Roob: Allen played 40 percent of the defensive snaps this year as the third defensive tackle, and he played pretty well. Nothing spectacular, but pretty steady. Depending on what happens with Bennie Logan in free agency, Allen could be asked to start next year, and he can probably handle it. The Eagles would still need a third D-tackle to rotate in there, and I’d be careful about increasing Allen’s snap count too much beyond 50 percent. But he’s a good effort guy who's durable, solid and cheap. 

Verdict: STAYS

Dave: There was clearly a dropoff this year when Bennie Logan went down and Allen came in to replace him. Logan is a good pass rusher and a good run stuffer. Allen doesn’t have the same impact as a pass rusher. But he still played well in 2016 and there’s no reason to get rid of him now, especially with how little he gets paid. If Logan doesn’t return, there’s a decent chance Allen will be a starter. 

Verdict: STAYS

Josh Andrews
Cap hit: $615K

Roob: Andrews is going into his fourth NFL season and has never played a snap on the offensive line. He must have something going for him to stick around under two head coaches without playing a snap. The Eagles have some depth in the interior of the offensive line, but Andrews is a Jeff Stoutland favorite, and I’m going to guess he keeps him around for another year. 

Verdict: STAYS

Dave: Andrews has been with the Eagles for a while now and still hasn’t played a role on offense. The team seems to really like him, but he was only active this year when other injuries came up. I think the Eagles continue to draft and bring in new linemen.

Verdict: GOES

Rasheed Bailey

Roob: Bailey’s a great kid with a great story, a Philly native, played Division III ball at Delaware Valley College in nearby Doylestown. I’d love to see him make it, but the Eagles need real change at wide receiver, a genuine infusion of speed, size and ability, and Bailey just isn’t the kind of upgrade the Eagles need. Hope I’m wrong. I’d love to see the kid come out of nowhere and be a player, but the odds are overwhelmingly against him. 

Verdict: GOES

Dave: This spring, Bailey and Paul Turner should be on the same football field, which will make the city implode, so there’s no point to even continuing this list. Seriously, though, Bailey probably wouldn’t have been any worse than some of the Eagles’ wideouts this year. Still, he has an uphill battle ahead of him. 

Verdict: GOES

Allen Barbre
Cap hit: $1.95M

Roob: Barbre turns 33 this offseason, but he comes fairly cheap. He can play guard or tackle, and he seems to be another Stoutland favorite. I don’t want Barbre to be a starter next year. The Eagles need to get younger, stronger and more athletic up front. Depending on what happens with Jason Kelce, I’d expect Isaac Seumalo to start somewhere – either center or left guard. But I’m fine keeping Barbre around as a versatile backup who can fill in anywhere but center.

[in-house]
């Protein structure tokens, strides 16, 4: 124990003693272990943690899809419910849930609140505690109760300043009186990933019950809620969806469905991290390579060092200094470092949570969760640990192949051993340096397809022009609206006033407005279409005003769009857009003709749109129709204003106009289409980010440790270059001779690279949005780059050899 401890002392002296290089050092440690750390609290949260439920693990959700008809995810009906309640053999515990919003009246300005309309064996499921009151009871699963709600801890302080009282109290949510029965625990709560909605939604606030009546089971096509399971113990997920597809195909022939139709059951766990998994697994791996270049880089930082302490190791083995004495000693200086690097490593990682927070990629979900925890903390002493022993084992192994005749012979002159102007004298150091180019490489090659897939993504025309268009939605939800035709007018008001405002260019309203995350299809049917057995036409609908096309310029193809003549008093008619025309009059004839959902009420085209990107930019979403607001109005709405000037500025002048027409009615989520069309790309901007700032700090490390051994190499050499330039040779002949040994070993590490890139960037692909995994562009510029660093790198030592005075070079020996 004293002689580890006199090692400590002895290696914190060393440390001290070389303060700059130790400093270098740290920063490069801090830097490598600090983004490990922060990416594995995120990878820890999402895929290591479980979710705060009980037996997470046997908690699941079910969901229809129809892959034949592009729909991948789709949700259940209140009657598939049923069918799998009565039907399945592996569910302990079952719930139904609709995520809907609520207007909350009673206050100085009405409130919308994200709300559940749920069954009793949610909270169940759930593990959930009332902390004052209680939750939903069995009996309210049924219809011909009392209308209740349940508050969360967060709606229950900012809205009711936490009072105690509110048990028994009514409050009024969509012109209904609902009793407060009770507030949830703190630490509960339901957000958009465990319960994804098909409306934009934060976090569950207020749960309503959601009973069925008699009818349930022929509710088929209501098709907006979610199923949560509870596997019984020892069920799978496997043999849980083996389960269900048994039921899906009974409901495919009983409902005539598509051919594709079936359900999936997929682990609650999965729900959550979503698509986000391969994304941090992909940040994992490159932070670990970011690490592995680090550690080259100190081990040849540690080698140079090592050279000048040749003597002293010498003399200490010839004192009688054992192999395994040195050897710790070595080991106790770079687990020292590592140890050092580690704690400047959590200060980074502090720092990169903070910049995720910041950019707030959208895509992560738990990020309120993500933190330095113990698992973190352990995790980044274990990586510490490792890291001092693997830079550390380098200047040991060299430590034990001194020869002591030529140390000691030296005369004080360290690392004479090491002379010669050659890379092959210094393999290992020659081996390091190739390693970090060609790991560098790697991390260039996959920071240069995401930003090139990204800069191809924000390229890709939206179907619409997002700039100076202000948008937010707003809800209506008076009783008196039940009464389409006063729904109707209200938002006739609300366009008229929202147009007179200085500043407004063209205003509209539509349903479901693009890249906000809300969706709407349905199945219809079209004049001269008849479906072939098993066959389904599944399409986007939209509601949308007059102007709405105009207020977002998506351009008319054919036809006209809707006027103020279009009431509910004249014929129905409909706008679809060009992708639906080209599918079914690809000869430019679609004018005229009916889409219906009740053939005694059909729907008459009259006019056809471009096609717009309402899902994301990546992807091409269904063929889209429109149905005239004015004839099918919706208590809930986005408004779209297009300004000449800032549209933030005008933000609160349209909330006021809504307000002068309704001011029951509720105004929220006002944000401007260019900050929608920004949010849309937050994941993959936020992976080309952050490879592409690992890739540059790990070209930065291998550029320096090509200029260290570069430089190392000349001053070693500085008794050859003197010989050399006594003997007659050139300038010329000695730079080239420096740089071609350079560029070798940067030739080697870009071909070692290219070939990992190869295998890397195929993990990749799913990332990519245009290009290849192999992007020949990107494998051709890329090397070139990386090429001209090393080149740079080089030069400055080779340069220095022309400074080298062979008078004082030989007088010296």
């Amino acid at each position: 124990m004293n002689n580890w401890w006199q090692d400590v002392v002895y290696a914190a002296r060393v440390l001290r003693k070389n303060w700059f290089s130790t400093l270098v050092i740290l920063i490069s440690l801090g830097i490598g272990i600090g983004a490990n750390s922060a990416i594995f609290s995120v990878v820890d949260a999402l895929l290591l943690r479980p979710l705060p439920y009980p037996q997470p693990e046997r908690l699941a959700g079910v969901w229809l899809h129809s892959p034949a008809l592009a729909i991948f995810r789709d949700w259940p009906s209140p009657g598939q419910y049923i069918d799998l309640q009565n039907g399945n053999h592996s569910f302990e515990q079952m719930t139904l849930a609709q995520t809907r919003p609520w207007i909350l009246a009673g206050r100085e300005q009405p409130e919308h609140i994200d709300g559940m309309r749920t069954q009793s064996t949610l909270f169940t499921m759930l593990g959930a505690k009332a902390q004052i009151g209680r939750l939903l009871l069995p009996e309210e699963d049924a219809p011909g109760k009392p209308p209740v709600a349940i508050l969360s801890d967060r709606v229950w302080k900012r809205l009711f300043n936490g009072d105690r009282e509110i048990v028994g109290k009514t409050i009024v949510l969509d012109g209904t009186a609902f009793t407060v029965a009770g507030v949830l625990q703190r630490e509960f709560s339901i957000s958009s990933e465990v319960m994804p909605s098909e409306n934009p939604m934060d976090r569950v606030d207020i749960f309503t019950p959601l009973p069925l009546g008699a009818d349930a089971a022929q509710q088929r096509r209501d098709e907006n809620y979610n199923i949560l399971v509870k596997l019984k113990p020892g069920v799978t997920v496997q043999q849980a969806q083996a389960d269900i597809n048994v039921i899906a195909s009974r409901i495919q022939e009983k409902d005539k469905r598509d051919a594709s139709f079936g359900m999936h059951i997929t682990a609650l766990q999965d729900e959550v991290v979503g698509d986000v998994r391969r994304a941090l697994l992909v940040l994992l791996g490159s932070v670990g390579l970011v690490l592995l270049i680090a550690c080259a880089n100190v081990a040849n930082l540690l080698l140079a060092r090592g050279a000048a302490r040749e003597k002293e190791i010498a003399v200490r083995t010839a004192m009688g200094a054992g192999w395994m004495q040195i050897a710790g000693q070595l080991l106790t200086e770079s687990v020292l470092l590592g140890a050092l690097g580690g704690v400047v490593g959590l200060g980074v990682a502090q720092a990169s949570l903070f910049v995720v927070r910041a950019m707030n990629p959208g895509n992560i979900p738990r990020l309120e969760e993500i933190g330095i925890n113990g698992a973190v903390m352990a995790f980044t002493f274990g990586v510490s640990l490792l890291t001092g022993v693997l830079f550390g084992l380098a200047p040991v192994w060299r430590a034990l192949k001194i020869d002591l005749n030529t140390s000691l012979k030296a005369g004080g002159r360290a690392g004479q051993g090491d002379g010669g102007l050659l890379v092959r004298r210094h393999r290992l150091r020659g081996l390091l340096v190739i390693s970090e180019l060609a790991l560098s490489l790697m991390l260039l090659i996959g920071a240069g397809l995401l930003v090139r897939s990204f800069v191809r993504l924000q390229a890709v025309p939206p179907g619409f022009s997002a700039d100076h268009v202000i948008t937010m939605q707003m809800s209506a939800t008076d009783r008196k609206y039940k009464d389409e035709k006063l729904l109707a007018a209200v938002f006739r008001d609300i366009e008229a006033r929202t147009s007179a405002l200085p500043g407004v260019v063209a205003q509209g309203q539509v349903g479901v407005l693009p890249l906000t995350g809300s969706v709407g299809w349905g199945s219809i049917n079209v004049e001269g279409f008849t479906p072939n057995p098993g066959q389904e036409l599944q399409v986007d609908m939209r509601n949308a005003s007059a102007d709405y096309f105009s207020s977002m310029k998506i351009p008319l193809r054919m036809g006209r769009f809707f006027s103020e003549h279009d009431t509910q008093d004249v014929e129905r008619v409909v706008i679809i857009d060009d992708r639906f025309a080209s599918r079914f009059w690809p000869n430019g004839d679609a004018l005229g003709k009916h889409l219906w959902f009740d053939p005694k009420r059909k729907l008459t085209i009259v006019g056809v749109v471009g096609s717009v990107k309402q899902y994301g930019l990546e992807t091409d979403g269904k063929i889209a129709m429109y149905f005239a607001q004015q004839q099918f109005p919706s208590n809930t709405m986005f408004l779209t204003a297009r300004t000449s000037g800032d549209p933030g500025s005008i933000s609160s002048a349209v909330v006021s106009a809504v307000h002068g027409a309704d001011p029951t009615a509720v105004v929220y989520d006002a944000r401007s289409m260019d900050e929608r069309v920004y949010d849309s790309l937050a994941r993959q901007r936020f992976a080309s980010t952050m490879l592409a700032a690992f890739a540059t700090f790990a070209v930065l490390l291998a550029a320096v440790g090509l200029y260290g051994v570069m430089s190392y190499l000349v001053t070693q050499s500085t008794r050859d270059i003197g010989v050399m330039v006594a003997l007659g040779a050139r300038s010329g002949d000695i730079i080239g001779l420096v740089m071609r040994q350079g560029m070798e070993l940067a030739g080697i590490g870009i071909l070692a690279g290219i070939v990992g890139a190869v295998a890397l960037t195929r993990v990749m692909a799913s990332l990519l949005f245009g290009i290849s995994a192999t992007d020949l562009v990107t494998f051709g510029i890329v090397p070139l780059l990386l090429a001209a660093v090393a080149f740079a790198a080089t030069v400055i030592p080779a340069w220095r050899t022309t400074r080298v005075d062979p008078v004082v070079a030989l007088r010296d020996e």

Verdict: STAYS

Dave: The Eagles could choose to cut Barbre and save $1.7 million, but it’s probably not worth doing it for that little bit of money. He's not nearly as good at tackle but he can play guard and his versatility is something NFL coaches really love. Barbre should be back next season, but not necessarily as a starter. Keep him around to push Isaac Seumalo, but eventually Seumalo should be able to take over the left guard spot. 

Verdict: STAYS

Kenjon Barner
Restricted free agent

Roob: Barner is a strange case. He made plays every time he got a chance, but he rarely got a chance. And the further along into the season we got, the fewer chances he got. Barner clearly has talent, and the Eagles clearly need to rebuild the running back position, but it sure seems like the coaches don’t like Barner. Heck, he was inactive against the Redskins a week after a 61-yard kickoff return. Barner averaged 4.8 yards per carry and 30.8 yards per kickoff return on a team with very few weapons, yet the coaches seemed to go out of their way to not play him. He was only the seventh NFL player since 1980 to average 4.8 yards per carry and over 30 yards per kick return. It’s obvious he can play. It’s equally obvious the Eagles have no interest in keeping him. 

Verdict: GOES 

Dave: Barner has barely seen the field over the last two years with the Eagles and during that time, the team could have really used a new running back. While many fans look at Barner and wonder why he hasn’t gotten more of an opportunity, it’s become clear that this coaching staff just doesn’t think all that much of him. I expect the Eagles to place a right of first refusal (lowest) tender on the restricted free agent, but he’d then have to fight his way onto the team and I’m not so sure about his chances. 

Verdict: GOES